Movie Review: 'Handsome Harry' Shows Aging Men

To Botox or not to Botox—that is the question facing aging female actresses these days, at least those whose names don't rhyme with Beryl Sheep (and even her character in  It’s Complicated  drops in on a plastic surgeon). But men age, too, and not always gracefully. The difference is, women are usually shown as responding to impending dotage by changing their looks, while men respond by changing their behavior.

While the male midlife crisis has long been a trope of literature (and the pop-psychology section), for a long time male actors have gone on playing the same swashbuckling roles well into their 60s (note to Harrison Ford: enough already). But several new films (and a TV series) portray men grappling with middle age and its discontents. In Ray Romano's new TV show,  Men of a Certain Age, three friends deal with the dark side of 40 in various ways, none of them entirely unexpected. In  Greenberg, Ben Stiller puts a particularly dyspeptic spin on the standard midlife crisis, and in the upcoming  Solitary Man, Michael Douglas denies death by hitting on his daughter's friends and forbidding his grandson to call him Grandpa.

Judging by its title, you'd think that the movie Handsome Harry  was going to buck this trend. The death of an old Army buddy prompts the title character (Jamey Sheridan) to embark on a road trip to see his remaining Army pals. Viagra jokes and dark nights of the soul ensue. Harry is played by a younger actor in the flashback scenes (as are all his former friends), reinforcing the idea that he's no longer the young, fit, dashing young man he used to be. (Though Sheridan looked OK to me, one of his friends tells him he looks terrible.) But for all his midlife crisis-ing, he seems fairly unconcerned with the effects of time on his body. We never see him gazing into a mirror, pinching at extra folds and wrinkles the way female characters do to signal age-induced distress. When he returns from his road trip, he muses about getting a new house, not a new face. The ending of the film is ambiguous, but if Harry does change his life as a result of his travels, he will look much the same doing it.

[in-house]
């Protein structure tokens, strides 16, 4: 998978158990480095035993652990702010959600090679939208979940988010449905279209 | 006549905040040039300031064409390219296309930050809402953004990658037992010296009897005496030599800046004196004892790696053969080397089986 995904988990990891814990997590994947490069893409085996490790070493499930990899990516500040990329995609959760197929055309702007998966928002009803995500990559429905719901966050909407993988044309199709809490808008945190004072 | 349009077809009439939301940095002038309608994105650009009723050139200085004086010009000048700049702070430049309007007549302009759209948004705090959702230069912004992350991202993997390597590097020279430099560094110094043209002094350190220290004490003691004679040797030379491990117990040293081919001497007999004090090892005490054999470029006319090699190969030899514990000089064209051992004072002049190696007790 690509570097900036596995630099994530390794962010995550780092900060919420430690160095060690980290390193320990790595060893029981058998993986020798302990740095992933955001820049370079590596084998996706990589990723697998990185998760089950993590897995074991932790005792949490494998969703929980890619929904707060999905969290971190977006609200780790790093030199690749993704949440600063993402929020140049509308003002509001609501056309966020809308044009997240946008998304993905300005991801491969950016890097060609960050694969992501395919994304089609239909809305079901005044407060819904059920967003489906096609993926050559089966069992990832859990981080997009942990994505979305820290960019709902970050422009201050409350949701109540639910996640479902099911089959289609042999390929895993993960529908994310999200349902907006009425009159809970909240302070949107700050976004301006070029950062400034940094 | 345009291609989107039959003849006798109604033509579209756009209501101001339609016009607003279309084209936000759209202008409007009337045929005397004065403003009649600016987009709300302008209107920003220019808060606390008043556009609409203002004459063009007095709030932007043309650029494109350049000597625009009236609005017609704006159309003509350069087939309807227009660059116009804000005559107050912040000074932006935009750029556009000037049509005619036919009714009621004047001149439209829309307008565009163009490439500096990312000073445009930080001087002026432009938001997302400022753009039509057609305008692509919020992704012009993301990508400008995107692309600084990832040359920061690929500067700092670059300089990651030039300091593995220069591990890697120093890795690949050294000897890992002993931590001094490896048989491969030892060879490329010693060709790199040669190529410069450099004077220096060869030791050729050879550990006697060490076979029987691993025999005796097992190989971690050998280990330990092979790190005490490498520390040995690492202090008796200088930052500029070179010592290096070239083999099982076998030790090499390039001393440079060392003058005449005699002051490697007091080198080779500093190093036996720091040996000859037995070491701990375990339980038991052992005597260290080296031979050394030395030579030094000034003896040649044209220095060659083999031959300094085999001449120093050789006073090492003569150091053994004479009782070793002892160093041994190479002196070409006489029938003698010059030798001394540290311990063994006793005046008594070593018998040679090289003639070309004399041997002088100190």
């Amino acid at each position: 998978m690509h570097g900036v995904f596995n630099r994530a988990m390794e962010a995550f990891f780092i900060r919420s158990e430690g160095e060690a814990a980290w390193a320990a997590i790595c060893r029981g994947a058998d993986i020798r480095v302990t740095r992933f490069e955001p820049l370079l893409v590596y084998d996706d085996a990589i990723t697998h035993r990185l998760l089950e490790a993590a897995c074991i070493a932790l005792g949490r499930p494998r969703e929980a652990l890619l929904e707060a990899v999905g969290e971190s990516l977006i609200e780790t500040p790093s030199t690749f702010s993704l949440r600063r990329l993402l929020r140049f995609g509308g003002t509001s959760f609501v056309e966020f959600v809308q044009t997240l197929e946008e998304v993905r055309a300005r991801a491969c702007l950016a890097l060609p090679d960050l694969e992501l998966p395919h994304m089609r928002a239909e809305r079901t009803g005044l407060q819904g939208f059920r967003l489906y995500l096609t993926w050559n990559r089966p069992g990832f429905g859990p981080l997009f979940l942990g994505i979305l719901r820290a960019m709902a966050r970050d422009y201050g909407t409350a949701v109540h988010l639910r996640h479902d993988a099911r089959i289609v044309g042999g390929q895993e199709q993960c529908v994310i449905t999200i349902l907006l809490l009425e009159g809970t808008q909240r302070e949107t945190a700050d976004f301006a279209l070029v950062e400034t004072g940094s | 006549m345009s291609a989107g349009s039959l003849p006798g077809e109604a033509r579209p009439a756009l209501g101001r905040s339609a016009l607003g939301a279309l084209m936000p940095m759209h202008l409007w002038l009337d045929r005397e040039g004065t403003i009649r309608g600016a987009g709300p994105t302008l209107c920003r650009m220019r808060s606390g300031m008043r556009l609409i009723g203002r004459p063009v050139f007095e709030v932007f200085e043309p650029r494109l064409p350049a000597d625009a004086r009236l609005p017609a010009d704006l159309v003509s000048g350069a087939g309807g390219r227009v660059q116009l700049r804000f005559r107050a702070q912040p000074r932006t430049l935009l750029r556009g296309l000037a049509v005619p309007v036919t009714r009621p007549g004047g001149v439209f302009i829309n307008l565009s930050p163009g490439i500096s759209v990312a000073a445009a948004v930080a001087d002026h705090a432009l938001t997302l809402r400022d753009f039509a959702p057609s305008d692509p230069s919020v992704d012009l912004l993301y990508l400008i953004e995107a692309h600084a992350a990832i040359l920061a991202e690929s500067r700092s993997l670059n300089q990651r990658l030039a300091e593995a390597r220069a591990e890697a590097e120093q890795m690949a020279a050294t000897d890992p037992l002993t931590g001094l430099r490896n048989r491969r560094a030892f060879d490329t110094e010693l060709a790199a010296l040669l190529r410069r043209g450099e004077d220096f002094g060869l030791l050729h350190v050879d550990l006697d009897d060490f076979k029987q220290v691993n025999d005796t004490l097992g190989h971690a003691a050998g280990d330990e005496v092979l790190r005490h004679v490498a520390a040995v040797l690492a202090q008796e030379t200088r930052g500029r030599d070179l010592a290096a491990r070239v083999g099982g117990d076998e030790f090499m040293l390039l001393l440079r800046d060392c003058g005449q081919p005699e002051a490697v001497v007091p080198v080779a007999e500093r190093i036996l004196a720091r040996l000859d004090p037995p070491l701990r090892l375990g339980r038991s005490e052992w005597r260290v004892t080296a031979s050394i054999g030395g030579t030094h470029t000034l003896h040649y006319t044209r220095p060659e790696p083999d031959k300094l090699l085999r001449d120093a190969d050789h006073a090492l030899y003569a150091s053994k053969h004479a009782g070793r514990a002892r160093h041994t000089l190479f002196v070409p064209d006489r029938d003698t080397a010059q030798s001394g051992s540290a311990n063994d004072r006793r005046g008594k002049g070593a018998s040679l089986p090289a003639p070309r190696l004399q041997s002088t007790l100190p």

Old age, Maurice Chevalier said, is not so bad when you consider the alternative. (Bette Davis preferred to say that getting old isn't for sissies.) Still, it's nice to see men even acknowledging the fact that they are no more impervious to the effects of time than women, and far preferable to watching actors seeming not to notice that their female costars are now young enough to be their granddaughters. It might be nicer still if actresses, when faced with the question of how to spend the remaining sand in the hourglass, got to hit the road (or hit on their sons' friends) instead of staring wistfully in the mirror and enviously at their younger counterparts. Nicest of all might be to see men of a certain age and women of a certain age in the same movie together.

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